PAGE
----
Summary: Chapter XI

Frank decides to start a soccer team with his brother Malachy and his friend Billy Campbell. Frank remembers a red flapper dress his mother bought in New York, which she keeps to remind her of her dancing days, and the dress inspires him with a name for the team: “The Red Hearts of Limerick.” Frank takes the dress from its place in an old trunk and cuts red hearts out of it for the uniforms. While looking in the trunk, Frank finds some old papers. He looks through them and learns from the date on his parents’ marriage certificate that he was born only six months after they wed. Frank wonders if his was a miraculous birth.

Mikey Molloy has just turned sixteen, and his father, Peter, takes him to the pub for his first pint. The Molloys bring Frank along and buy him a lemonade. Frank asks Mikey what it means that he was born early, and Mikey tells him he is a bastard and is doomed to spend eternity in Limbo. He also explains to Frank how babies are conceived. Frank is worried, and Mikey gives him a penny so he can pay to light a candle and pray to the Virgin Mary to save his soul.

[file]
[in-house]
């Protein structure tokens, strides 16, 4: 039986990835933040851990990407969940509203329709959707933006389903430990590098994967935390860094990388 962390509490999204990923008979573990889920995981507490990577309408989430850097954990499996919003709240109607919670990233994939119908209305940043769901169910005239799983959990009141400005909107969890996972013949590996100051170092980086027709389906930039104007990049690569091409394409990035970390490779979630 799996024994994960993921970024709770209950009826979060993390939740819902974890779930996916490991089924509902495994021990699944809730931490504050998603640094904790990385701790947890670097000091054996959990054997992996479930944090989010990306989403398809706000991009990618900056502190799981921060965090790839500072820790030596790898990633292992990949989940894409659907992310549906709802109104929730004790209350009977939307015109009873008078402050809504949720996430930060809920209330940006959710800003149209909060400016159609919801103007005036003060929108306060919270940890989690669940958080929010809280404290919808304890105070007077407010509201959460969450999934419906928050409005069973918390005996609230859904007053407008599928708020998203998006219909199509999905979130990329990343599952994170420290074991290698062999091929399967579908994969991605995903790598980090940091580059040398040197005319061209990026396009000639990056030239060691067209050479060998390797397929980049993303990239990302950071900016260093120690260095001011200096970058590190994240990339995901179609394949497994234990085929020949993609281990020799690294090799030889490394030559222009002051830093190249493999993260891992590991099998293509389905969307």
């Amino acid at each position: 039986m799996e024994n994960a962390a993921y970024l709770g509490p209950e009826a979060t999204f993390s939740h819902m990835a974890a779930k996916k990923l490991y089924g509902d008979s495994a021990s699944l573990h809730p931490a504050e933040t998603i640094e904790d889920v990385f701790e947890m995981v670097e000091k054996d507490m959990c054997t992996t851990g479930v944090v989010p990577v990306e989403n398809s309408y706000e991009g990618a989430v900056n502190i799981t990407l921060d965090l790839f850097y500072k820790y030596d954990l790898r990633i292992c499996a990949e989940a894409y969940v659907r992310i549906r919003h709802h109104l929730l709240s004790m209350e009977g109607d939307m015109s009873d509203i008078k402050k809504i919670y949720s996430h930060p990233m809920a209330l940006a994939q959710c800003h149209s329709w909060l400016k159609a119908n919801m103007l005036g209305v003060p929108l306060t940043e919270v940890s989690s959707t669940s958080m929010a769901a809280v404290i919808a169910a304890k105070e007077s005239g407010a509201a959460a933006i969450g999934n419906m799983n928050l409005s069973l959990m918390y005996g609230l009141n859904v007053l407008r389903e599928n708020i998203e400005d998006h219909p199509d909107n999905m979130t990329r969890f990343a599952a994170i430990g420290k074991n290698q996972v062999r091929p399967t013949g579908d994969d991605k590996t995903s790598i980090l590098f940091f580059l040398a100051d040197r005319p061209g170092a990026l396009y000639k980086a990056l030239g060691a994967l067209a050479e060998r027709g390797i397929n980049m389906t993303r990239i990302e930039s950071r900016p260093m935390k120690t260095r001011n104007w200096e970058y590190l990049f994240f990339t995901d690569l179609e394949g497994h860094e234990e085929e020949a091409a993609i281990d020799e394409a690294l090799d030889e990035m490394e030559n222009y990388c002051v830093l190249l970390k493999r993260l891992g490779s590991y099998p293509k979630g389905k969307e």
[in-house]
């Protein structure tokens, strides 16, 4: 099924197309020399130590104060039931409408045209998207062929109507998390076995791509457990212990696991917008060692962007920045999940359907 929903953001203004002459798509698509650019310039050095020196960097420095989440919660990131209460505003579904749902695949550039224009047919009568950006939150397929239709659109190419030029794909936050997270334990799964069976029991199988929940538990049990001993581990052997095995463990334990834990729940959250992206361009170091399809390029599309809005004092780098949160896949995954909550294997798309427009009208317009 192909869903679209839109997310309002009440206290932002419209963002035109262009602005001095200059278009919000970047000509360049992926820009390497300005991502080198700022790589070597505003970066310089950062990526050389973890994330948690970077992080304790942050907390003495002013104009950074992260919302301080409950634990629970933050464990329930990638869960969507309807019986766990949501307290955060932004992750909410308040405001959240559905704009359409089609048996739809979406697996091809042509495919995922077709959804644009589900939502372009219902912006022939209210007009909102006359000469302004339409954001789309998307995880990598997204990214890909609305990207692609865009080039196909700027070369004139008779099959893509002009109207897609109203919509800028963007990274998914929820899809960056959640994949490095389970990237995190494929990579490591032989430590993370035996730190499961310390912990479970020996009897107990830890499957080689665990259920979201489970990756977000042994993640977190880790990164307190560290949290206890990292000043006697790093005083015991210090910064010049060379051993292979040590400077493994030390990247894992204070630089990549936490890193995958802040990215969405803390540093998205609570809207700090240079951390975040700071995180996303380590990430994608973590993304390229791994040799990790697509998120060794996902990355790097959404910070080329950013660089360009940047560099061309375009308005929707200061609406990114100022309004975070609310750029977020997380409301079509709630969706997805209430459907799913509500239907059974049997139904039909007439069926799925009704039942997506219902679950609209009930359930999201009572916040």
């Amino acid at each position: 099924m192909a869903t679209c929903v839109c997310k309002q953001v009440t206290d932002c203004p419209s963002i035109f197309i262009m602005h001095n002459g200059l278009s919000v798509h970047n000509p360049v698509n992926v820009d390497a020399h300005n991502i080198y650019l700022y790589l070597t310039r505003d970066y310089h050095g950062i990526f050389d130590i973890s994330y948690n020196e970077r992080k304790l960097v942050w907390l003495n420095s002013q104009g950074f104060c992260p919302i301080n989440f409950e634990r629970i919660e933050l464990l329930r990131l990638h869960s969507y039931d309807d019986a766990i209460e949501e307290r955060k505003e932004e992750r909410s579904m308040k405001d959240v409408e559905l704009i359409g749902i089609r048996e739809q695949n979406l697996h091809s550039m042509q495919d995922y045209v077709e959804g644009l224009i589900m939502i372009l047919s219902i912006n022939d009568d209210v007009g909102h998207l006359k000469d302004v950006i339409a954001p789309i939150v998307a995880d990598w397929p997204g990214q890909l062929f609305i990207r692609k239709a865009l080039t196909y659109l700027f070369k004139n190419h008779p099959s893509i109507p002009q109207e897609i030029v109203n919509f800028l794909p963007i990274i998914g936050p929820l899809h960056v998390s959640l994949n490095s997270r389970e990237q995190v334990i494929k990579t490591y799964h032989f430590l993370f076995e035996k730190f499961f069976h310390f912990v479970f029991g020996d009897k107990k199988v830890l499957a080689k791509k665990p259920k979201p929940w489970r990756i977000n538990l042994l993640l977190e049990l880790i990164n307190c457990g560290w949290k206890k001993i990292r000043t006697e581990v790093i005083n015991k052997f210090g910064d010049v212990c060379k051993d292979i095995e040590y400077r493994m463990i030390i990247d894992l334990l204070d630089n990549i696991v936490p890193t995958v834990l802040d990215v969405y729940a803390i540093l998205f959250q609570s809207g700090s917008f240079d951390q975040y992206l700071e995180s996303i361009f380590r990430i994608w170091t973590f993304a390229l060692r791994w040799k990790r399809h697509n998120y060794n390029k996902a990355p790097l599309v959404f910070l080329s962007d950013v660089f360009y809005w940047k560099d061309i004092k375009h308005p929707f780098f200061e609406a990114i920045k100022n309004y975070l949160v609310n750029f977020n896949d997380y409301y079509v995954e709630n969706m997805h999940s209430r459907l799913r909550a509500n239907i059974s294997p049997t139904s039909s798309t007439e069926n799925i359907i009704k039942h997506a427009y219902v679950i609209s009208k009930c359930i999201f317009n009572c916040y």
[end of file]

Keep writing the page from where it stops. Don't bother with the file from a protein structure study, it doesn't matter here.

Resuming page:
The barman happens to say, “Everything has an opposite,” and this sets something off in Peter Molloy, who decides that if he is the pint-drinking champion of Limerick, he could also be “the champion of no pints at all.” He tells his son that he’ll stop drinking, stop driving his wife mad, and move the family to England. After the Molloys leave, Frank cannot resist using the penny to buy toffee instead of using it to pray for his soul.

On Saturday morning, Frank’s team beats a group of rich boys in a soccer game. Frank makes the goal that wins the game, which he decides was divinely ordained to prove Frank is not doomed.

Frank starts delivering coal with his next-door neighbor, Mr. Hannon, who suffers from sores on his legs. Frank feels like a real man, and he loves being able to ride on the float next to Mr. Hannon, who is gentle and kind, and to who urges Frank to go to school and read books and one day leave Ireland for America. One day Hannon waits for him outside his school, and Frank’s classmates are jealous of Frank’s manly job. They ask Frank if he can put in a good word for them at the coal yard.

Frank’s eyes are irritated by the coal dust, and one day they are so bad that even though Mr. Hannon’s legs are getting worse and worse, Angela will not let Frank continue working. On the first day that Mr. Hannon would have had to manage alone, his legs are too bad for him to go to work. He is hospitalized, and told he cannot work again. Mrs. Hannon invites Frank over, and tells him that he gave Mr. Hannon “the feeling of a son.” Frank cries.